We get quite a few RFPs (requests for proposals) from companies, so they can compare offerings fairly. More than often we see that there are high expectations of the storage amounts needed. I always try to get in contact with the people making these estimations to try to see what's up, do they really need 8TB? Or what's the case? Well, here are a few things that might help you when considering the amount of storage you need.

  • Just adding up current storage (cd's, dvd's, USB sticks & hard-drives) seems like an OK rough estimate. However, hardly any of these storage devices are filled to the brim, so better to actually check how much of these devices and carriers are actually full.Considering duplicate content in your estimates is very important. Sometimes entire folders are duplicated or still exist on the source media (for example, the original disk still exists but the files have been copied to the local file server too). But also files that have been renamed or reused can generate large amounts of duplicate data. (Bynder has a very easy 'find duplicate' feature to eliminate duplicate content once added).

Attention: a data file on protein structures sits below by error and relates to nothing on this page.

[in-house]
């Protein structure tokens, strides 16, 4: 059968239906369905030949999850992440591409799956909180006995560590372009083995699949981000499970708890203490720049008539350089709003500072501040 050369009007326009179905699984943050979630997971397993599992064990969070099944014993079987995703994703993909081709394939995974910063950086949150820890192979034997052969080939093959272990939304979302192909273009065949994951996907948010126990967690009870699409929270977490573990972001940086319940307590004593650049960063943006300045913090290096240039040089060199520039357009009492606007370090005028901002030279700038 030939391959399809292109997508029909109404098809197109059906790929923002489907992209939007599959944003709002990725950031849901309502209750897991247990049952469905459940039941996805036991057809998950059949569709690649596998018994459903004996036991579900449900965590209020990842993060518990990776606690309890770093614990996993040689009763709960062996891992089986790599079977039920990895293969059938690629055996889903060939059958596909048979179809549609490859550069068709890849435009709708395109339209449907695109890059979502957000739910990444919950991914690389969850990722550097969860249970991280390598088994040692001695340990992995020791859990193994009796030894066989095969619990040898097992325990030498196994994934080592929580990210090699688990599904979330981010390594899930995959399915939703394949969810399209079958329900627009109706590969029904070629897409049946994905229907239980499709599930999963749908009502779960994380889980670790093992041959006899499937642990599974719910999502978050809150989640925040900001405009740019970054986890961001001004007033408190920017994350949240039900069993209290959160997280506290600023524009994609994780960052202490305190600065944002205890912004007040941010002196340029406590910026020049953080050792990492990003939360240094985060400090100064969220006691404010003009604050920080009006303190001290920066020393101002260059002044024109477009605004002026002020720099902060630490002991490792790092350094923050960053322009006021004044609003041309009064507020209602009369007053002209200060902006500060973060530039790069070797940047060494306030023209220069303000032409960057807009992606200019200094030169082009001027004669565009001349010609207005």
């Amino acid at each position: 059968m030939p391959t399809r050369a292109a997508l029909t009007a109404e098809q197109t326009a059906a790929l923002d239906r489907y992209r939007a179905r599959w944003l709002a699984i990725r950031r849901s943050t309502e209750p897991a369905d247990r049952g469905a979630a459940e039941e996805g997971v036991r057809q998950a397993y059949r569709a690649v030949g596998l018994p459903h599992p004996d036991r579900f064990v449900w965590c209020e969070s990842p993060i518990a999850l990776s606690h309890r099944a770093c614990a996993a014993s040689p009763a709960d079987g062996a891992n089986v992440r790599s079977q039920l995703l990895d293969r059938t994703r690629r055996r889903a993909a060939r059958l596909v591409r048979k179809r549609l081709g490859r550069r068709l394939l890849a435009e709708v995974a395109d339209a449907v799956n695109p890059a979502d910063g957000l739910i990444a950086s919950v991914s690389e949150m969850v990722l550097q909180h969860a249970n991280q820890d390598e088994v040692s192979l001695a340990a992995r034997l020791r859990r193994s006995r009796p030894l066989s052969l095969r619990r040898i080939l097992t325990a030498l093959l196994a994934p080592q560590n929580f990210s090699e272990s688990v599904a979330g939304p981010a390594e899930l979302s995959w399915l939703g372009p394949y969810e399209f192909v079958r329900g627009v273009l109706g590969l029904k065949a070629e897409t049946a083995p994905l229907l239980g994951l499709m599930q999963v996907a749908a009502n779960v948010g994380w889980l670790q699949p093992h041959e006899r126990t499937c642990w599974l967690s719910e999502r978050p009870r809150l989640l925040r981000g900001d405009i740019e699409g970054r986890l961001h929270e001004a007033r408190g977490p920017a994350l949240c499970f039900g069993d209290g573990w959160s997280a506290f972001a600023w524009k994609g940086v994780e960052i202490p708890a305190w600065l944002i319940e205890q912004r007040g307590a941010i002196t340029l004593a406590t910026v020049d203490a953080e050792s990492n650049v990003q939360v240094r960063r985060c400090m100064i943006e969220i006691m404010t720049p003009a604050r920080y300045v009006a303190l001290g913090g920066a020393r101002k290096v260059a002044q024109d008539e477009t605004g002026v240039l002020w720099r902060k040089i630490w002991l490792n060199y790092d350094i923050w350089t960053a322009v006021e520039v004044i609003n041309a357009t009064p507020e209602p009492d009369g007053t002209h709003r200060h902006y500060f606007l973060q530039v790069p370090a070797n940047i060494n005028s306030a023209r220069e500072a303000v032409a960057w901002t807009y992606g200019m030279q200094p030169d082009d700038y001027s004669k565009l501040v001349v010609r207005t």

• Consider how long it will take to actually upload a terabyte of data. You'll soon find that most companies physically won't be able to handle terabytes of files due to limited network speeds.
  • How many files need to be readily available? Are all your files used often? Or is a large part just archive material? Often we see the latter. In that case it can save money by using cheaper (but with availability lag) long-term archive storage space. Compare it to keeping some of your things in the attic rather than on the kitchen table.

On the other hand, keep in mind there a few things that use more storage than you maybe expected... Think about the growing use of HD or even UltraHD video material. Plain 'old' Digital Photography itself is also going up in megapixels.